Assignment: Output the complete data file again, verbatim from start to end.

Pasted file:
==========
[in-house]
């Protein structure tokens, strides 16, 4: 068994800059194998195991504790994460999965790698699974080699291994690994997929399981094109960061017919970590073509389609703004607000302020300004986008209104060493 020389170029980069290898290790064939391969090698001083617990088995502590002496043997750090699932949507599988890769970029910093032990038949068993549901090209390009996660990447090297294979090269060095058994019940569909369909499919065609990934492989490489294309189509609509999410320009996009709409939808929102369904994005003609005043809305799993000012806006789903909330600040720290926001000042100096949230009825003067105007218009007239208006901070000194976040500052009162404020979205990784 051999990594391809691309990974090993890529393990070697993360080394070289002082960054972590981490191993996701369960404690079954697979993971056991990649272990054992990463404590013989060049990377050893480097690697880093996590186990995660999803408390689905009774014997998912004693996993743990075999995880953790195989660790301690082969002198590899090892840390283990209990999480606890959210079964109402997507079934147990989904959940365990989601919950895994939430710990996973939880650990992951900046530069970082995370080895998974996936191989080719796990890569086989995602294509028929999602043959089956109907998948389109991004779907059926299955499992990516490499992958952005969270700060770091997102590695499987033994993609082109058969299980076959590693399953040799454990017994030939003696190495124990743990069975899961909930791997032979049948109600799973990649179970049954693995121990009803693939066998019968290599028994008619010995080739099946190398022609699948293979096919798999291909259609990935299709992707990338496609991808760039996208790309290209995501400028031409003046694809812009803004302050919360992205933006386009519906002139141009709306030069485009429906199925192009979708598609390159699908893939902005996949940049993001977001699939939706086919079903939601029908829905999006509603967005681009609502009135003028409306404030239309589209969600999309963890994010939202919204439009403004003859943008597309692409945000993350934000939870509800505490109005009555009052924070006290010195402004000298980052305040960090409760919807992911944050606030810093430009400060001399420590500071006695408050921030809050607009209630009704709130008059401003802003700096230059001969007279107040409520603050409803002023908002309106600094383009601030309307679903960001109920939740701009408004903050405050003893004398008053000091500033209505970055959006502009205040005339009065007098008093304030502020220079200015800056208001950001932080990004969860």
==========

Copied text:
[in-house]
């Protein structure tokens, strides 16, 4: 068994800059194998195991504790994460999965790698699974080699291994690994997929399981094109960061017919970590073509389609703004607000302020300004986008209104060493 020389170029980069290898290790064939391969090698001083617990088995502590002496043997750090699932949507599988890769970029910093032990038949068993549901090209390009996660990447090297294979090269060095058994019940569909369909499919065609990934492989490489294309189509609509999410320009996009709409939808929102369904994005003609005043809305799993000012806006789903909330600040720290926001000042100096949230009825003067105007218009007239208006901070000194976040500052009162404020979205990784 051999990594391809691309990974090993890529393990070697993360080394070289002082960054972590981490191993996701369960404690079954697979993971056991990649272990054992990463404590013989060049990377050893480097690697880093996590186990995660999803408390689905009774014997998912004693996993743990075999995880953790195989660790301690082969002198590899090892840390283990209990999480606890959210079964109402997507079934147990989904959940365990989601919950895994939430710990996973939880650990992951900046530069970082995370080895998974996936191989080719796990890569086989995602294509028929999602043959089956109907998948389109991004779907059926299955499992990516490499992958952005969270700060770091997102590695499987033994993609082109058969299980076959590693399953040799454990017994030939003696190495124990743990069975899961909930791997032979049948109600799973990649179970049954693995121990009803693939066998019968290599028994008619010995080739099946190398022609699948293979096919798999291909259609990935299709992707990338496609991808760039996208790309290209995501400028031409003046694809812009803004302050919360992205933006386009519906002139141009709306030069485009429906199925192009979708598609390159699908893939902005996949940049993001977001699939939706086919079903939601029908829905999006509603967005681009609502009135003028409306404030239309589209969600999309963890994010939202919204439009403004003859943008597309692409945000993350934000939870509800505490109005009555009052924070006290010195402004000298980052305040960090409760919807992911944050606030810093430009400060001399420590500071006695408050921030809050607009209630009704709130008059401003802003700096230059001969007279107040409520603050409803002023908002309106600094383009601030309307679903960001109920939740701009408004903050405050003893004398008053000091500033209505970055959006502009205040005339009065007098008093304030502020220079200015800056208001950001932080990004969860």